Each year, more than 30,000 new cases of cancer of the oral cavity and pharynx are diagnosed and over 8,000 deaths due to oral cancer occur. The 5-year survival rate for these cancers is only about 50 percent. Mortality from oral cancer is nearly twice as high in some minorities (especially black males) as it is in whites. Methods used to treat oral cancers (surgery, radiation, and chemotherapy) are disfiguring and costly. Preventing high risk behaviors, that include cigarette, cigar or pipe smoking, use of smokeless tobacco, and excessive use of alcohol are critical in preventing oral cancers. Early detection is key to increasing the survival rate for these cancers.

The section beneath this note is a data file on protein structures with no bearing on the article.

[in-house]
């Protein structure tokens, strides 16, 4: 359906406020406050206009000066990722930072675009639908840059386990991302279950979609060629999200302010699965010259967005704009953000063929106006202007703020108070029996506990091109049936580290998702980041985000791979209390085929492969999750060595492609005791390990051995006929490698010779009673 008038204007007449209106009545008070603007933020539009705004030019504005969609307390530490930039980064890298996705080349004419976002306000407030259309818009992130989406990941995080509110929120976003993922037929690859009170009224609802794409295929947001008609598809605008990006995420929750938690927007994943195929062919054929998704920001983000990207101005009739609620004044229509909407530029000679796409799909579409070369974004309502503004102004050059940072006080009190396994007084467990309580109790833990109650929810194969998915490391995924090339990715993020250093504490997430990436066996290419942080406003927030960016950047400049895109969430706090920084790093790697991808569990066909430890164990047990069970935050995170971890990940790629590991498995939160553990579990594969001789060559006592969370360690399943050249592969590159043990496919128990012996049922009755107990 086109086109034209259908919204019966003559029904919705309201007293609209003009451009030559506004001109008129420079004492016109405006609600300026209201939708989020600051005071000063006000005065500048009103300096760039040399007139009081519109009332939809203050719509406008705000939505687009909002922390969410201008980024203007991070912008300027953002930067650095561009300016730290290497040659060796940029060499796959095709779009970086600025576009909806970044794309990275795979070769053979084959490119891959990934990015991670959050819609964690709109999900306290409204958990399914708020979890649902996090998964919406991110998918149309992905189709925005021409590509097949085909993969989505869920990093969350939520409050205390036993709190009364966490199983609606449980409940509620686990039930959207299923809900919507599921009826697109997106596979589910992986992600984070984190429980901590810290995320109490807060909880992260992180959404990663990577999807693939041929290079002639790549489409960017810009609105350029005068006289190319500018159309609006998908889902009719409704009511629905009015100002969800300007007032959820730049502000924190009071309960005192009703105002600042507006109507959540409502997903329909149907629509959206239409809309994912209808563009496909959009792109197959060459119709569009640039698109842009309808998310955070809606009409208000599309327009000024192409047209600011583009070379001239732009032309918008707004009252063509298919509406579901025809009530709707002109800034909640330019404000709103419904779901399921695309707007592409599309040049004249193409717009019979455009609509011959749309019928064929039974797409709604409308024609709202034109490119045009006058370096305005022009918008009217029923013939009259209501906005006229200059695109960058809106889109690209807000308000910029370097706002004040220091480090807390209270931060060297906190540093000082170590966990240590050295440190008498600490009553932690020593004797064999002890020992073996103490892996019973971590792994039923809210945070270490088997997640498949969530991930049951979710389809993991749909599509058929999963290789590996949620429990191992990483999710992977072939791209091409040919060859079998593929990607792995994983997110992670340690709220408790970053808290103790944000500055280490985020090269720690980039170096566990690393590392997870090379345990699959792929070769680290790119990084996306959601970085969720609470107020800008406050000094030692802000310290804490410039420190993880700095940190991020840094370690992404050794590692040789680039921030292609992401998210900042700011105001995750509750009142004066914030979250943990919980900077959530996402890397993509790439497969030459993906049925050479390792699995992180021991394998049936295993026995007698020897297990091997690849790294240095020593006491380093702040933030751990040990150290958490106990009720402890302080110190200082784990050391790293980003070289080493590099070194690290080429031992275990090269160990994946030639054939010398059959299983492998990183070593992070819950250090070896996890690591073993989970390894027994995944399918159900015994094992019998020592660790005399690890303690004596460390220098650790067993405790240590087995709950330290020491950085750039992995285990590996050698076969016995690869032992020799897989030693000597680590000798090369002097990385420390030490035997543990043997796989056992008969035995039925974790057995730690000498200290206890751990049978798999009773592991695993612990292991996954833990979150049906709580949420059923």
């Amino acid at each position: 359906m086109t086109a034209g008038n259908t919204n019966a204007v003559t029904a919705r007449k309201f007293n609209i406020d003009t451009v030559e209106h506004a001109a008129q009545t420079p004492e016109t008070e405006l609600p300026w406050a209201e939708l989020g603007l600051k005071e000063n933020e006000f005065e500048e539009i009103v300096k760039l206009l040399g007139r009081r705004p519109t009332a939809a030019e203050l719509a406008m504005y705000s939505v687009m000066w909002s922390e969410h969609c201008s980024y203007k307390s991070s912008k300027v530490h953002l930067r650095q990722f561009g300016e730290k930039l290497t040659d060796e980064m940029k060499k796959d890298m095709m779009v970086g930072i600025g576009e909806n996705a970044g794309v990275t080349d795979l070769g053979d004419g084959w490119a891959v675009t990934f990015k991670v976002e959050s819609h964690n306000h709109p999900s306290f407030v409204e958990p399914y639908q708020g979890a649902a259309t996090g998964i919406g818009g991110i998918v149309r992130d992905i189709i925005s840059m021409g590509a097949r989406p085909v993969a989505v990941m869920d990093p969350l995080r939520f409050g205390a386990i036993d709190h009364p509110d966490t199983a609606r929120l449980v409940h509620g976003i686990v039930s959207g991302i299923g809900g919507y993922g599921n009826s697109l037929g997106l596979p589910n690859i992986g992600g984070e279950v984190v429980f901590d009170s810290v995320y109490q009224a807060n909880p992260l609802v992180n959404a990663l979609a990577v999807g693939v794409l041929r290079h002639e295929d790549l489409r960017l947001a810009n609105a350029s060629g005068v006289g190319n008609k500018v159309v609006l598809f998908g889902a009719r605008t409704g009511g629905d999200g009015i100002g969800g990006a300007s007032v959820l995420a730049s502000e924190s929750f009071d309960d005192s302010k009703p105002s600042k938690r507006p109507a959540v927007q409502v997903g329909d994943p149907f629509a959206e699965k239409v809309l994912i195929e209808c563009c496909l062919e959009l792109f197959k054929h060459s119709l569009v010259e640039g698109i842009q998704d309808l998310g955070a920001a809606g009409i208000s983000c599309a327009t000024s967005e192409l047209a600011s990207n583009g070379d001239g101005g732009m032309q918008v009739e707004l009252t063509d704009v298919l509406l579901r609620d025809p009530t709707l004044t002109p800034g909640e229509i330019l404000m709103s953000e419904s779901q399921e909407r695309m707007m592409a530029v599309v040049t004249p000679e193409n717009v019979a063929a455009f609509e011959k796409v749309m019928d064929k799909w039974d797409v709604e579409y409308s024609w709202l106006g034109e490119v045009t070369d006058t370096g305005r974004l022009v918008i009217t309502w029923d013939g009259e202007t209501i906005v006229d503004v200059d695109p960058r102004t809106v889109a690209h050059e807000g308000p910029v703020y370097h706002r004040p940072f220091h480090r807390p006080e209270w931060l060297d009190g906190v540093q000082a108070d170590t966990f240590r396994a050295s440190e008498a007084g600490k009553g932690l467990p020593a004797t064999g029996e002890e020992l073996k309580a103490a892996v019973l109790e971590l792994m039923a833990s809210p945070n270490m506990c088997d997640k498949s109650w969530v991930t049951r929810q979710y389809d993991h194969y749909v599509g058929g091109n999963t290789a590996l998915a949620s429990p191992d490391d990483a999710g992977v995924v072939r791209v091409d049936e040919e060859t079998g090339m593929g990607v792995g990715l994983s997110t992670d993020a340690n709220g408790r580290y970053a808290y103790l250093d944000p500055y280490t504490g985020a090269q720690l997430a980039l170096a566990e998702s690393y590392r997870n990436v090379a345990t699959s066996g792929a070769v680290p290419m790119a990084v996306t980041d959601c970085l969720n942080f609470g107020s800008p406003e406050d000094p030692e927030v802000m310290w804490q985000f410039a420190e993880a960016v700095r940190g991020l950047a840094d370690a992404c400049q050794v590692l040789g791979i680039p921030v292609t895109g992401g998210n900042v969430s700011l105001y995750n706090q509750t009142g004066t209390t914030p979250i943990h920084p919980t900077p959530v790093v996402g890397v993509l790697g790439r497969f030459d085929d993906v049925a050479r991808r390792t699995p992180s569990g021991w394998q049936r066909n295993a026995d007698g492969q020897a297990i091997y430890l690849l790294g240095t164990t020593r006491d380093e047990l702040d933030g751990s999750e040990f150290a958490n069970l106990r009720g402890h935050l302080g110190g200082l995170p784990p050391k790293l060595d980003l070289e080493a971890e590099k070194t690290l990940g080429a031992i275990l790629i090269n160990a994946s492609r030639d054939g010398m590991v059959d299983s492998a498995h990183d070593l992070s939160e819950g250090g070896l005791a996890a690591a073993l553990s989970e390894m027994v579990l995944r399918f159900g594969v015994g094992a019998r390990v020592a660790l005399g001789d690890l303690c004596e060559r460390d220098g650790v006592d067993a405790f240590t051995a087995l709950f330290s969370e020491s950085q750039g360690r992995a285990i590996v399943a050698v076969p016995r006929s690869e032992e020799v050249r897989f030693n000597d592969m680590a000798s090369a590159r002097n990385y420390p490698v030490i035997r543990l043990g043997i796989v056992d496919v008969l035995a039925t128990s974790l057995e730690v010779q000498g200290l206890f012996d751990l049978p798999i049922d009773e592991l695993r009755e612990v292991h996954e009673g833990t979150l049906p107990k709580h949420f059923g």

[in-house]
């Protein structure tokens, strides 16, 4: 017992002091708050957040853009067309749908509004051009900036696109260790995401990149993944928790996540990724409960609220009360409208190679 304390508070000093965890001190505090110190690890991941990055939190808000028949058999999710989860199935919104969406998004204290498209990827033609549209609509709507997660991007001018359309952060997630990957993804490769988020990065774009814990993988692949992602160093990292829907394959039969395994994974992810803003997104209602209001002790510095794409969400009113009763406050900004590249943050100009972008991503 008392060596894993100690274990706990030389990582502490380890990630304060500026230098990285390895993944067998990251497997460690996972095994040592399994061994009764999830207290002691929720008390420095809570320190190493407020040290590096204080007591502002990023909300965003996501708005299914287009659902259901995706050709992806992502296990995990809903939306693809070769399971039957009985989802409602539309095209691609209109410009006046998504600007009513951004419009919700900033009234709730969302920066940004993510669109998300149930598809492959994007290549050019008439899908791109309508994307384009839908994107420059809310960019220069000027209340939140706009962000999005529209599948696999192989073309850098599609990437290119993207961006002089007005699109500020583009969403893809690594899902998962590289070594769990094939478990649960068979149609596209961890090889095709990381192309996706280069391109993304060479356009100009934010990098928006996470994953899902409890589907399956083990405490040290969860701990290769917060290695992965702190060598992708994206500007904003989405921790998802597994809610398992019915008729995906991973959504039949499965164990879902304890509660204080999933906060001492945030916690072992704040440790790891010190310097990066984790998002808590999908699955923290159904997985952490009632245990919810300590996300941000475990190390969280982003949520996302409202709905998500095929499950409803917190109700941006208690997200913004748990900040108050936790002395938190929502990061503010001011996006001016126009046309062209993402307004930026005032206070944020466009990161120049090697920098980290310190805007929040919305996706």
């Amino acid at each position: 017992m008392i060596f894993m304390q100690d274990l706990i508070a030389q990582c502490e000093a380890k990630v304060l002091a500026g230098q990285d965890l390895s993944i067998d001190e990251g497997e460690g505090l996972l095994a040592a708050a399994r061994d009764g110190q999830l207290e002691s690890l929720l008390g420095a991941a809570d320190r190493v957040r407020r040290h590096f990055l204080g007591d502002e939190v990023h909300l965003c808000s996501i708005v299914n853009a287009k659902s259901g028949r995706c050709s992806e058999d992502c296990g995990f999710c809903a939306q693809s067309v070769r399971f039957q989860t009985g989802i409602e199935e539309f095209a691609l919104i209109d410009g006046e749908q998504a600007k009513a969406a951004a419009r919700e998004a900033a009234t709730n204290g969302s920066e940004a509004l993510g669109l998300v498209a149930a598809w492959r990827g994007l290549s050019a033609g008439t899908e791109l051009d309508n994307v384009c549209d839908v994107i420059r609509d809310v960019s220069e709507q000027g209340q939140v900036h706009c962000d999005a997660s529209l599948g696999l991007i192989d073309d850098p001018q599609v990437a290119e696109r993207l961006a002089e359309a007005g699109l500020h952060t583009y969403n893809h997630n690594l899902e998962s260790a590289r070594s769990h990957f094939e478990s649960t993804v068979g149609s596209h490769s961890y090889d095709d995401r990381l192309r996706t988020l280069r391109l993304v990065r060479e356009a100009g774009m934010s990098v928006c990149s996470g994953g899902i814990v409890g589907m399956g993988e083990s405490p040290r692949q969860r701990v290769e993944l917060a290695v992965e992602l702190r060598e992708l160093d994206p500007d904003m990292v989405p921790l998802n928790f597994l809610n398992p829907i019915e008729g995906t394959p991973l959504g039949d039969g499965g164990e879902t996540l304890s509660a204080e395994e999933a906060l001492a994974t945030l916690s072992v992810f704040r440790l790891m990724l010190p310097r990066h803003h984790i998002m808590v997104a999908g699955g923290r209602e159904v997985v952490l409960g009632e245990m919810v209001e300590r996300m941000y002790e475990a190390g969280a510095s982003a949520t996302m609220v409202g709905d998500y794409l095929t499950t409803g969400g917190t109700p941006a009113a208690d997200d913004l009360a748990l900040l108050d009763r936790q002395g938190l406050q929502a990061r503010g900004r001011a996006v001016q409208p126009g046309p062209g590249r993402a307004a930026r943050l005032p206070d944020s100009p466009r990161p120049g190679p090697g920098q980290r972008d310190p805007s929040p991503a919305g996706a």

More Information on Oral Cancer
- Guidelines and Recommendations
- What You Need to Know About Oral Cancer
- Information from the National Institute of Dental and Craniofacial Research
- Information from MedlinePlus
- Basic Information about HPV-Associated Cancers
- HPV-Associated Head and Neck (Oral Cavity and Oropharyngeal) Cancers
- Detecting Oral Cancer: A Guide for Health Care Professionals
Page updated 8/2014.
Some information was obtained from the Centers for Disease Control and Prevention at: http://www.cdc.gov/OralHealth/topics/cancer.htm.